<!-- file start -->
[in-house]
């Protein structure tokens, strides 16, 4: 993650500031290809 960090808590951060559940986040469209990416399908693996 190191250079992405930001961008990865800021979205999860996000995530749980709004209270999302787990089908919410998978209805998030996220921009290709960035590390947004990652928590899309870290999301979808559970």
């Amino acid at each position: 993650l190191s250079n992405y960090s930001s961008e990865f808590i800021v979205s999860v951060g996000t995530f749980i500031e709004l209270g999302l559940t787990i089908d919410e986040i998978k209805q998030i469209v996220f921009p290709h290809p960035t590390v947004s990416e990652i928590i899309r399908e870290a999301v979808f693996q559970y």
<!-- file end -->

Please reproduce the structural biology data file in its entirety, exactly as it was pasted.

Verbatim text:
[in-house]
């Protein structure tokens, strides 16, 4: 993650500031290809 960090808590951060559940986040469209990416399908693996 190191250079992405930001961008990865800021979205999860996000995530749980709004209270999302787990089908919410998978209805998030996220921009290709960035590390947004990652928590899309870290999301979808559970």
């Amino acid at each position: 993650l190191s250079n992405y960090s930001s961008e990865f808590i800021v979205s999860v951060g996000t995530f749980i500031e709004l209270g999302l559940t787990i089908d919410e986040i998978k209805q998030i469209v996220f921009p290709h290809p960035t590390v947004s990416e990652i928590i899309r399908e870290a999301v979808f693996q559970y």